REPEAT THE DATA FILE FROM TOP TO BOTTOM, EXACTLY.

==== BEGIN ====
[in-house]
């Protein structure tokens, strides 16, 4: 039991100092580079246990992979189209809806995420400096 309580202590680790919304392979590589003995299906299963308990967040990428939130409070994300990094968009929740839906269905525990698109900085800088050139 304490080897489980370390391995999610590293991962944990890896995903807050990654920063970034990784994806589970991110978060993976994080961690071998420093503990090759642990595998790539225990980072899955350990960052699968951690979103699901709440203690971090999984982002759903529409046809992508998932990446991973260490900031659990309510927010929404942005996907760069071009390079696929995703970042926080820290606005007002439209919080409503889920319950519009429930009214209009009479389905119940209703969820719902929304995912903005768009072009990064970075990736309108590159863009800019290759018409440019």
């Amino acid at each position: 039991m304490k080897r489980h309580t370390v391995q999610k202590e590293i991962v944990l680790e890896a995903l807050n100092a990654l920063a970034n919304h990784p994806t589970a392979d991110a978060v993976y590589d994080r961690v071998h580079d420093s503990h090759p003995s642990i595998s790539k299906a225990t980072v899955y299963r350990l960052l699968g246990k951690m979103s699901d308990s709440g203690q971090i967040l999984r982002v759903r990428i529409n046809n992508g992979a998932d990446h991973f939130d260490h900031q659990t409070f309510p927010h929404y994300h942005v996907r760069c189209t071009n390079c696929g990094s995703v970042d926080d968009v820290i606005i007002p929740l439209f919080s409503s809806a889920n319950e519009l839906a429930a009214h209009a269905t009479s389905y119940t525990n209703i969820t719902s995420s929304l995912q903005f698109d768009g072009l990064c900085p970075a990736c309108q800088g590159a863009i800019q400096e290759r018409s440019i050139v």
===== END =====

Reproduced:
[in-house]
């Protein structure tokens, strides 16, 4: 039991100092580079246990992979189209809806995420400096 309580202590680790919304392979590589003995299906299963308990967040990428939130409070994300990094968009929740839906269905525990698109900085800088050139 304490080897489980370390391995999610590293991962944990890896995903807050990654920063970034990784994806589970991110978060993976994080961690071998420093503990090759642990595998790539225990980072899955350990960052699968951690979103699901709440203690971090999984982002759903529409046809992508998932990446991973260490900031659990309510927010929404942005996907760069071009390079696929995703970042926080820290606005007002439209919080409503889920319950519009429930009214209009009479389905119940209703969820719902929304995912903005768009072009990064970075990736309108590159863009800019290759018409440019």
């Amino acid at each position: 039991m304490k080897r489980h309580t370390v391995q999610k202590e590293i991962v944990l680790e890896a995903l807050n100092a990654l920063a970034n919304h990784p994806t589970a392979d991110a978060v993976y590589d994080r961690v071998h580079d420093s503990h090759p003995s642990i595998s790539k299906a225990t980072v899955y299963r350990l960052l699968g246990k951690m979103s699901d308990s709440g203690q971090i967040l999984r982002v759903r990428i529409n046809n992508g992979a998932d990446h991973f939130d260490h900031q659990t409070f309510p927010h929404y994300h942005v996907r760069c189209t071009n390079c696929g990094s995703v970042d926080d968009v820290i606005i007002p929740l439209f919080s409503s809806a889920n319950e519009l839906a429930a009214h209009a269905t009479s389905y119940t525990n209703i969820t719902s995420s929304l995912q903005f698109d768009g072009l990064c900085p970075a990736c309108q800088g590159a863009i800019q400096e290759r018409s440019i050139v």